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Opensignal published its latest 5G user experience report, providing some real world insight into what 5G really delivers in the field. Opensignal reports significant 5G progress, but the numbers do put the 5G hype cycle into perspective.

National mobile carriers have been falling over themselves to promote 5G and its capabilities, suggesting a 5G user experience that will far outpace anything that’s come before it. Talk of gigabit speeds is not unusual.

So it is a bit sobering to see real world 5G user experience data, like what comes from the January 2021 Opensignal 5G User Experience report. 5G mobile users are far more likely to experience speeds in the 50 Mbps range, than anything close to gigabit.

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Opensignal rates the 5G user experience for each of the three U.S. national mobile carriers, using data from millions of devices deployed in the field. Of the three carriers, T-Mobile comes out on top for many of the measured categories. AT&T didn’t win a single category.

5G Speed

For 5G download speed, T-Mobile won the category, with an average speed of 58.1 Mbps, followed by AT&T (53.8) and Verizon (47.4). Verizon does provide much faster speeds for 5G with it’s 5G Ultra-Wideband service, which uses mmWave spectrum, but its availability is very limited.


Most Verizon customers experience 5G on its network that utilizes DSS, sharing spectrum for both a 4G and 5G user experience. It provides much broader coverage, but the user experience is hard to distinguish between 4G and 5G.

T-Mobile took the upload speed category as well, registering an average upload speed of 14 Mbps. Verizon came in second (11.9), followed by AT&T (8).

T-Mobile wasted no time congratulating itself.

“From the word ‘go’, we’ve been the leader in 5G coverage, and now we’re piling on the speed with Ultra Capacity 5G – first in 5G coverage, now first in 5G speed,” said Neville Ray, President of Technology at T-Mobile in a press release. “Last year we blanketed the country in 5G, and now we’re layering on the capacity and speed. We closed out 2020 with over 100 million people covered with our Ultra Capacity 5G and we will extend this deployment nationwide by the end of 2021.

5G Mobile Video

The bright spot for Verizon, from a 5G user experience perspective, is with video. According to Opensignal, Verizon dominates the 5G mobile video experience, scoring 64.9 on Opensignal’s 100-point scale. AT&T followed with a score of 62.5, and T-Mobile trailed with a score of 57.8.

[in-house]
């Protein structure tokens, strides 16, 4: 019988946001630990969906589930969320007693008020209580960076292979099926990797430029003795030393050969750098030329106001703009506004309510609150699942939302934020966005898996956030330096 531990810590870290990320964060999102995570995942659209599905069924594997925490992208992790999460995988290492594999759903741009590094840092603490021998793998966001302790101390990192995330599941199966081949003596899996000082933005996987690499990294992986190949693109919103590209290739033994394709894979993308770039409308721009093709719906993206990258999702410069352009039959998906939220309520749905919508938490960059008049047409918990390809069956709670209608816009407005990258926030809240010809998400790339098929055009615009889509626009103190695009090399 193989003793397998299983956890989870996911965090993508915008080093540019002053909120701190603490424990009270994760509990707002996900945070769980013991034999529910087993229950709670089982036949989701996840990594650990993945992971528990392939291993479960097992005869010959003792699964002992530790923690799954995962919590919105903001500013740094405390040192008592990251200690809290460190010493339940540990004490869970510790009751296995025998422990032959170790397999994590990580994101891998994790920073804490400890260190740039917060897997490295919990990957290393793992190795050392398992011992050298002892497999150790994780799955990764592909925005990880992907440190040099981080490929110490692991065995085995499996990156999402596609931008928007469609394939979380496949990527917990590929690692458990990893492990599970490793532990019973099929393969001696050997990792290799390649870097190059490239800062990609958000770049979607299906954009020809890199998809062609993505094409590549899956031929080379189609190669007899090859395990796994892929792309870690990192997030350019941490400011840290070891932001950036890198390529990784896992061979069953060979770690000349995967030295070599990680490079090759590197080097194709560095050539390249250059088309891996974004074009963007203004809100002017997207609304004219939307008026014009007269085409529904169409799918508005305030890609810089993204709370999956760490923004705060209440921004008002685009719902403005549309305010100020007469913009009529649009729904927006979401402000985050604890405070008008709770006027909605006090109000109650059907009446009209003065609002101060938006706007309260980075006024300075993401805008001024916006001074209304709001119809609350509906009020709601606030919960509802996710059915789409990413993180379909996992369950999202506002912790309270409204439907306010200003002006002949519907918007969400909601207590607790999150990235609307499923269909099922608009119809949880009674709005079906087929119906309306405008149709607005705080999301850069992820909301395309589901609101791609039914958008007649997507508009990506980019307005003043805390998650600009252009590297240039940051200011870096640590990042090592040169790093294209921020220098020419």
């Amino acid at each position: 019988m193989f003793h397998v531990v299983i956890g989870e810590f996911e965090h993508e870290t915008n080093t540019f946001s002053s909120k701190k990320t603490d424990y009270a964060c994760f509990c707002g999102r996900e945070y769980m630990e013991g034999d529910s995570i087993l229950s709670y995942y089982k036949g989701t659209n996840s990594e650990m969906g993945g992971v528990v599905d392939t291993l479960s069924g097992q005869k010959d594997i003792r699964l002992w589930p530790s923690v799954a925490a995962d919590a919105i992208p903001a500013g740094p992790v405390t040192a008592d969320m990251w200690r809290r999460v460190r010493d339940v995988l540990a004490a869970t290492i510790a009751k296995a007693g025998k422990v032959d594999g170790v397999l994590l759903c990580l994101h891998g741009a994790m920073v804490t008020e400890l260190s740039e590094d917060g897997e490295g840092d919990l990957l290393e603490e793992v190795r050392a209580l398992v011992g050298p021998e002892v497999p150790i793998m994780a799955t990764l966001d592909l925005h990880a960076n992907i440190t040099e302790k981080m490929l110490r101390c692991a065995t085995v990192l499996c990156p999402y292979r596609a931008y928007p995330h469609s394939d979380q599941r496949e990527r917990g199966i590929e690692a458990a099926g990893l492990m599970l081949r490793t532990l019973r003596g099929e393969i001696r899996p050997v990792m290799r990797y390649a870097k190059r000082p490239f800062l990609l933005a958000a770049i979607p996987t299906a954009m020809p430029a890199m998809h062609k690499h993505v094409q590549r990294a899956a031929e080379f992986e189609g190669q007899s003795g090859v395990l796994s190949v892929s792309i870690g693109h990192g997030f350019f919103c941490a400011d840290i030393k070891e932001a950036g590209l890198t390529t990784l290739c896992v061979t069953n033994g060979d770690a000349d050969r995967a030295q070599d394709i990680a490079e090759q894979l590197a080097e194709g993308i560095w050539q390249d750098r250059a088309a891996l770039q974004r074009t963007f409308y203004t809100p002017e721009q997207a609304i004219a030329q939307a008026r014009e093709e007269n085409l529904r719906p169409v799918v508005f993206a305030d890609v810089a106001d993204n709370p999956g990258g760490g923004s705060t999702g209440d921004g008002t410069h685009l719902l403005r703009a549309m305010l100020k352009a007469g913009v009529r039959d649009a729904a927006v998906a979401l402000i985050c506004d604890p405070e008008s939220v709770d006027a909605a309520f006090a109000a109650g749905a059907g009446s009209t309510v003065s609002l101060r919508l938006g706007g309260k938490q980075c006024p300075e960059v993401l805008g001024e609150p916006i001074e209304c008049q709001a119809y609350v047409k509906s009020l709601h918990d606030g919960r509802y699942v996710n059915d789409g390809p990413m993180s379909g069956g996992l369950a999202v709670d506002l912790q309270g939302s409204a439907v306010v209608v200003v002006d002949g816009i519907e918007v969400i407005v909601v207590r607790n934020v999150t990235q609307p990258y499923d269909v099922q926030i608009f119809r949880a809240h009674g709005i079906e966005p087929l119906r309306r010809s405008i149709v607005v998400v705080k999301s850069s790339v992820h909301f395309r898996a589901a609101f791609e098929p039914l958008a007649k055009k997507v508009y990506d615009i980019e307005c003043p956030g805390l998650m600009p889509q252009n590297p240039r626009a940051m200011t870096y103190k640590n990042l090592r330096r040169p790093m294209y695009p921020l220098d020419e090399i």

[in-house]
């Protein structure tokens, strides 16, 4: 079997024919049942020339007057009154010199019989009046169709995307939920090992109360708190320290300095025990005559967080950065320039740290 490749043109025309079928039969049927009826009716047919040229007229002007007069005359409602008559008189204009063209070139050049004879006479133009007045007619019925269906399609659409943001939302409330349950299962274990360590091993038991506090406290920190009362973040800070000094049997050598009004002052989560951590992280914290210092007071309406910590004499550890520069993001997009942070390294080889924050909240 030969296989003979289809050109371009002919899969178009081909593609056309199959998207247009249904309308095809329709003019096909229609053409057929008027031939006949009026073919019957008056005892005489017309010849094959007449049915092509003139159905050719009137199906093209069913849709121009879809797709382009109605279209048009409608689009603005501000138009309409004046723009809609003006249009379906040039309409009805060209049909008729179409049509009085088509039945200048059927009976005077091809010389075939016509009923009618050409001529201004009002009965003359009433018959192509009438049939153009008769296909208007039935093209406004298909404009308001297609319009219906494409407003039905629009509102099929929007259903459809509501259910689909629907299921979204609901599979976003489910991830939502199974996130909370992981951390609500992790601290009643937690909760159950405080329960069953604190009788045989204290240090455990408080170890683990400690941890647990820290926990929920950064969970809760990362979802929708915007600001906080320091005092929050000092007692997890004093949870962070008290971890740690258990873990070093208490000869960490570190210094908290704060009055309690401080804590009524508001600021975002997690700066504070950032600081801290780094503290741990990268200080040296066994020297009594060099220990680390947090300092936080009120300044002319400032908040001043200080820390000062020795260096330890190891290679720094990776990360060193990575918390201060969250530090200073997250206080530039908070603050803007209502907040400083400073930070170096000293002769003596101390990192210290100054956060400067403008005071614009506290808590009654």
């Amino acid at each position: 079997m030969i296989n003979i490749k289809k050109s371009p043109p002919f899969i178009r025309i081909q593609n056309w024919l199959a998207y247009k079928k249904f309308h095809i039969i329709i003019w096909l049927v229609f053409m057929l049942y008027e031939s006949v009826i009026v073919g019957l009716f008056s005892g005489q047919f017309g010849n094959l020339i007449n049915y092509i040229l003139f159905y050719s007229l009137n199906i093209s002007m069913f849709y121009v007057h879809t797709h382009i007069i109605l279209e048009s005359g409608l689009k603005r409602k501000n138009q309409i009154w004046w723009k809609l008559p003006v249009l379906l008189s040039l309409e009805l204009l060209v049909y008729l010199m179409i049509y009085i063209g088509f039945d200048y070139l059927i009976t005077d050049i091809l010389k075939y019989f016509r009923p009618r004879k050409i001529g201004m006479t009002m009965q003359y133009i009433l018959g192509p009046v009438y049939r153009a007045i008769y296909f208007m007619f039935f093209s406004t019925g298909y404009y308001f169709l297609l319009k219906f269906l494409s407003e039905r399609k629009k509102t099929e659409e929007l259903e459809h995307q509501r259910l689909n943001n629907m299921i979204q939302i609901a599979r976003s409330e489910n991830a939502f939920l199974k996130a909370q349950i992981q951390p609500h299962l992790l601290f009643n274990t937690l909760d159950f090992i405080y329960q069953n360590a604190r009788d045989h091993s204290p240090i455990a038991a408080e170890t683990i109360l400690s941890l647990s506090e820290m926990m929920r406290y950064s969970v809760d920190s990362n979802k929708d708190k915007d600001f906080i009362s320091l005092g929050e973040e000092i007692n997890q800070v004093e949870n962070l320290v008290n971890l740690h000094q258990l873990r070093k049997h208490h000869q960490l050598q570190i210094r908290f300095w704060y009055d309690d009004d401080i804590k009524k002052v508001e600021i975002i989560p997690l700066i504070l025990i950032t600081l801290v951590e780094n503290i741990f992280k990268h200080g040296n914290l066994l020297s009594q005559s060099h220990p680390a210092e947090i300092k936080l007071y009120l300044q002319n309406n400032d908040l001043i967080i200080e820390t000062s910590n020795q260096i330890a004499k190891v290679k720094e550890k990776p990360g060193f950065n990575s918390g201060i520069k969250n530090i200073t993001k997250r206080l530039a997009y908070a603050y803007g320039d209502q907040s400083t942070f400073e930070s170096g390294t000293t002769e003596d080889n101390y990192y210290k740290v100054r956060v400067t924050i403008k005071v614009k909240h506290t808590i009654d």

5G Availability

One of the more telling data points for today’s 5G user experience is 5G availability. Opensignal reports on the actual percentage of time users spend connected to a 5G network. The higher the percentage, the more available 5G coverage.

T-Mobile takes this crown too, with T-Mobile users connected to 5G almost one third of the time, or 30.1%. AT&T follows, with 18.8%. Verizon brings up the rear, with only 9.5%. T-Mobile also took the availability crown in every state tested by Opensignal.

There is progress with availability. Opensignal cites a “[r]evolution in 5G Availability in just six months.” For example, Verizon’s relatively small availability score of 9.5% is up dramatically, from .4% in the last Opensignal report. This is directly attributable to Verizon’s adoption of DSS for 5G, Opensignal reports.

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One thought on “The Truth About the 5G User Experience: Average Speeds in the 50+ Mbps Range

  1. T-Mobile offers 5G pretty much everywhere here in western Oklahoma, they have done a great job in deploying the service to their entire service area, but the speeds are far worse than on their existing LTE network. Neither Verizon or AT&T have any 5G service within 100 miles of here, and both of them only have low-band 5G, which is in the same boat speedwise as T-Mobile’s 5G. Right now, 5G is a pipe-dream for all the carriers, not worth considering when buying a new phone, and at the rate the situation is improving, it will not be for many years, if ever.

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